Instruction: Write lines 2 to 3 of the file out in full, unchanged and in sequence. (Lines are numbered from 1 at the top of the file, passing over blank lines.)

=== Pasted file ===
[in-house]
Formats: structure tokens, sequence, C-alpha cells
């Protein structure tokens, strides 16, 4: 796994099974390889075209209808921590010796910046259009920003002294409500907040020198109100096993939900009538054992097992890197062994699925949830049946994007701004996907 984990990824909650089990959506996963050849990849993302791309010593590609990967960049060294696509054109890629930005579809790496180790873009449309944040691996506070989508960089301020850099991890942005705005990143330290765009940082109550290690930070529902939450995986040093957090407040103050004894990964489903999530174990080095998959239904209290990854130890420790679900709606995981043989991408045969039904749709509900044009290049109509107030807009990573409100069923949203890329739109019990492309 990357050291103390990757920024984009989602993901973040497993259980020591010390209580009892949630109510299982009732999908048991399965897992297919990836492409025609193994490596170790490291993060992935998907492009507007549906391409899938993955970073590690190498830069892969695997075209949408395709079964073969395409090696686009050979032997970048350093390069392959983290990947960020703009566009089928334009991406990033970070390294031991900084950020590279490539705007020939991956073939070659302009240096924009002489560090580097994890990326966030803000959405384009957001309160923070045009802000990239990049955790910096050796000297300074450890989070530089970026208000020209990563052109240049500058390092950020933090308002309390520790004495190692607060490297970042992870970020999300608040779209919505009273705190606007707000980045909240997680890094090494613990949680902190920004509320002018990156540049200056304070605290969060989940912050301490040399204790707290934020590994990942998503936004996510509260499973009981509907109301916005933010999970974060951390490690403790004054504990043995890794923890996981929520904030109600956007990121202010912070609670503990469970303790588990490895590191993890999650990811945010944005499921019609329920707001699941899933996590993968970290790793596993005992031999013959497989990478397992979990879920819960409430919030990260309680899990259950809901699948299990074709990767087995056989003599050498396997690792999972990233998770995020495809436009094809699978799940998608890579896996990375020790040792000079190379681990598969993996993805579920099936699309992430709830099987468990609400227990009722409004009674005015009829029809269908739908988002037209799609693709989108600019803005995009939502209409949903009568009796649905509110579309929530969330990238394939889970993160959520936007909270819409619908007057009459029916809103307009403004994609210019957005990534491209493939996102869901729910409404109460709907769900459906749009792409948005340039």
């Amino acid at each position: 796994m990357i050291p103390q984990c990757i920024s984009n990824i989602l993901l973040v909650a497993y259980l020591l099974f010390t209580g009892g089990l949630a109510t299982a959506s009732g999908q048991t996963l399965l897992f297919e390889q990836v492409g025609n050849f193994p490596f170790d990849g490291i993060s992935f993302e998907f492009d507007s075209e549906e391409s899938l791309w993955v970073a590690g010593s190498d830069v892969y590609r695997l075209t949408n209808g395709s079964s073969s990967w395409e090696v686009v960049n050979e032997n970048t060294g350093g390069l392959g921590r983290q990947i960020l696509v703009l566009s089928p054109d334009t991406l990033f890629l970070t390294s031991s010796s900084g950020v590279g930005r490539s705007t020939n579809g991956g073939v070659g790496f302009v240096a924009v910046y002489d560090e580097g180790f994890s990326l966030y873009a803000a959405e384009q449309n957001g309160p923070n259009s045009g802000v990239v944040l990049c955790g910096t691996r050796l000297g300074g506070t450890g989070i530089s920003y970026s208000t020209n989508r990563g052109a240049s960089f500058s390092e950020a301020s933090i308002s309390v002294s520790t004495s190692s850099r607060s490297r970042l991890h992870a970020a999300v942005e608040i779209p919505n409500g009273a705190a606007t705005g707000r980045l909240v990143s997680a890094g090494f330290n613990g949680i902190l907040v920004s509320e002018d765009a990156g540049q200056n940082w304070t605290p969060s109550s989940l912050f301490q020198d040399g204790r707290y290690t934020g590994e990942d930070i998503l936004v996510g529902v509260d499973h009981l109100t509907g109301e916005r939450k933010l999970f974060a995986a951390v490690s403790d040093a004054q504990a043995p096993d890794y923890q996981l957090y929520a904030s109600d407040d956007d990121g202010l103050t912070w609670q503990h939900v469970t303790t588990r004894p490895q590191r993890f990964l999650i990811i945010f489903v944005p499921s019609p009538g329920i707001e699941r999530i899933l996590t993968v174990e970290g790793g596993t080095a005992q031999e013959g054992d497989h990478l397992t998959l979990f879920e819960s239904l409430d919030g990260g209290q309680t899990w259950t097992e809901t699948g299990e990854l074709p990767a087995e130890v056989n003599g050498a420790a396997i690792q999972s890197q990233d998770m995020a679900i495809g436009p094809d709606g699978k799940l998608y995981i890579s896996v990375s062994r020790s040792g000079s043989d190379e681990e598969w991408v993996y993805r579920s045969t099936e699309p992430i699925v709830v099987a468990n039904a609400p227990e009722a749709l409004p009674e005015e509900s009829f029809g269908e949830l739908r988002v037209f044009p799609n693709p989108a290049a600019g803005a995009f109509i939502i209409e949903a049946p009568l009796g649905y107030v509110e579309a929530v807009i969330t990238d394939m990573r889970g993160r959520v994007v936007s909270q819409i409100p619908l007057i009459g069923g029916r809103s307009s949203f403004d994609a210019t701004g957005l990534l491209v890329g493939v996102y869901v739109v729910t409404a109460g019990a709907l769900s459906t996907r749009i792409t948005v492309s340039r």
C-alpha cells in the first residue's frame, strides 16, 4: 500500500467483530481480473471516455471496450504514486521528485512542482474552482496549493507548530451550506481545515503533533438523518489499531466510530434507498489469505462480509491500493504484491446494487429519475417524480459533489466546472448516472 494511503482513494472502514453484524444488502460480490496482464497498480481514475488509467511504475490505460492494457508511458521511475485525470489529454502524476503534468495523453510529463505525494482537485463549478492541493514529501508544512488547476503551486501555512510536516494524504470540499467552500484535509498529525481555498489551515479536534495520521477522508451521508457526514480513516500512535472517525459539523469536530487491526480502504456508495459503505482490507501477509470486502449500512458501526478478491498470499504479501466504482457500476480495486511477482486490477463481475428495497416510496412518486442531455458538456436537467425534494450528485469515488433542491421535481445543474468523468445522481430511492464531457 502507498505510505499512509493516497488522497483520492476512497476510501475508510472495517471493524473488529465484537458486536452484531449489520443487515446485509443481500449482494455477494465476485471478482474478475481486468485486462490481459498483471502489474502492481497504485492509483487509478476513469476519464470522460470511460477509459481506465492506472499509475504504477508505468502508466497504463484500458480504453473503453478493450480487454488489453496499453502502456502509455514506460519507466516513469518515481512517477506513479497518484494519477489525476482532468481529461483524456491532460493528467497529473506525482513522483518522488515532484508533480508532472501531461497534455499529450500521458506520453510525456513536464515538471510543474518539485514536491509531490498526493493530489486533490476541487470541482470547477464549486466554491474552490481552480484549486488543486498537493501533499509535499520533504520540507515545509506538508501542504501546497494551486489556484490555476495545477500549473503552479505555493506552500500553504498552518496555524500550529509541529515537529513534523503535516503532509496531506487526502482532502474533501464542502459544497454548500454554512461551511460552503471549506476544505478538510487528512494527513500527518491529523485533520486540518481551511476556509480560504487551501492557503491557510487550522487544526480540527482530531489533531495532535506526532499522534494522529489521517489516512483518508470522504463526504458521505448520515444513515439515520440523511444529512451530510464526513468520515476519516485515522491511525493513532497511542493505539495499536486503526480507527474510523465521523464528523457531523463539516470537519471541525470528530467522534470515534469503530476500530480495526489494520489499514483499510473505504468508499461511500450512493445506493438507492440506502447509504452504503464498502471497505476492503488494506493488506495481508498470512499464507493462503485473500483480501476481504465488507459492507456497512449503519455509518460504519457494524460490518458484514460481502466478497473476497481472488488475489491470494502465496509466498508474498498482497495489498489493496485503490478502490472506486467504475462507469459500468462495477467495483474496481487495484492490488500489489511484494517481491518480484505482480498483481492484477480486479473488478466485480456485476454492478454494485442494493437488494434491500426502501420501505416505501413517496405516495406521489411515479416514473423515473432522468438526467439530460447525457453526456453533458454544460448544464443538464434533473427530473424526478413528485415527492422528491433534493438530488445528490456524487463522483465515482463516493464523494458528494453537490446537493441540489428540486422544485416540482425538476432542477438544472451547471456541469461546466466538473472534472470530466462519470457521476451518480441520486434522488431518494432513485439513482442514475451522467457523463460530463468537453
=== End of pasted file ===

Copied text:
Formats: structure tokens, sequence, C-alpha cells
């Protein structure tokens, strides 16, 4: 796994099974390889075209209808921590010796910046259009920003002294409500907040020198109100096993939900009538054992097992890197062994699925949830049946994007701004996907 984990990824909650089990959506996963050849990849993302791309010593590609990967960049060294696509054109890629930005579809790496180790873009449309944040691996506070989508960089301020850099991890942005705005990143330290765009940082109550290690930070529902939450995986040093957090407040103050004894990964489903999530174990080095998959239904209290990854130890420790679900709606995981043989991408045969039904749709509900044009290049109509107030807009990573409100069923949203890329739109019990492309 990357050291103390990757920024984009989602993901973040497993259980020591010390209580009892949630109510299982009732999908048991399965897992297919990836492409025609193994490596170790490291993060992935998907492009507007549906391409899938993955970073590690190498830069892969695997075209949408395709079964073969395409090696686009050979032997970048350093390069392959983290990947960020703009566009089928334009991406990033970070390294031991900084950020590279490539705007020939991956073939070659302009240096924009002489560090580097994890990326966030803000959405384009957001309160923070045009802000990239990049955790910096050796000297300074450890989070530089970026208000020209990563052109240049500058390092950020933090308002309390520790004495190692607060490297970042992870970020999300608040779209919505009273705190606007707000980045909240997680890094090494613990949680902190920004509320002018990156540049200056304070605290969060989940912050301490040399204790707290934020590994990942998503936004996510509260499973009981509907109301916005933010999970974060951390490690403790004054504990043995890794923890996981929520904030109600956007990121202010912070609670503990469970303790588990490895590191993890999650990811945010944005499921019609329920707001699941899933996590993968970290790793596993005992031999013959497989990478397992979990879920819960409430919030990260309680899990259950809901699948299990074709990767087995056989003599050498396997690792999972990233998770995020495809436009094809699978799940998608890579896996990375020790040792000079190379681990598969993996993805579920099936699309992430709830099987468990609400227990009722409004009674005015009829029809269908739908988002037209799609693709989108600019803005995009939502209409949903009568009796649905509110579309929530969330990238394939889970993160959520936007909270819409619908007057009459029916809103307009403004994609210019957005990534491209493939996102869901729910409404109460709907769900459906749009792409948005340039």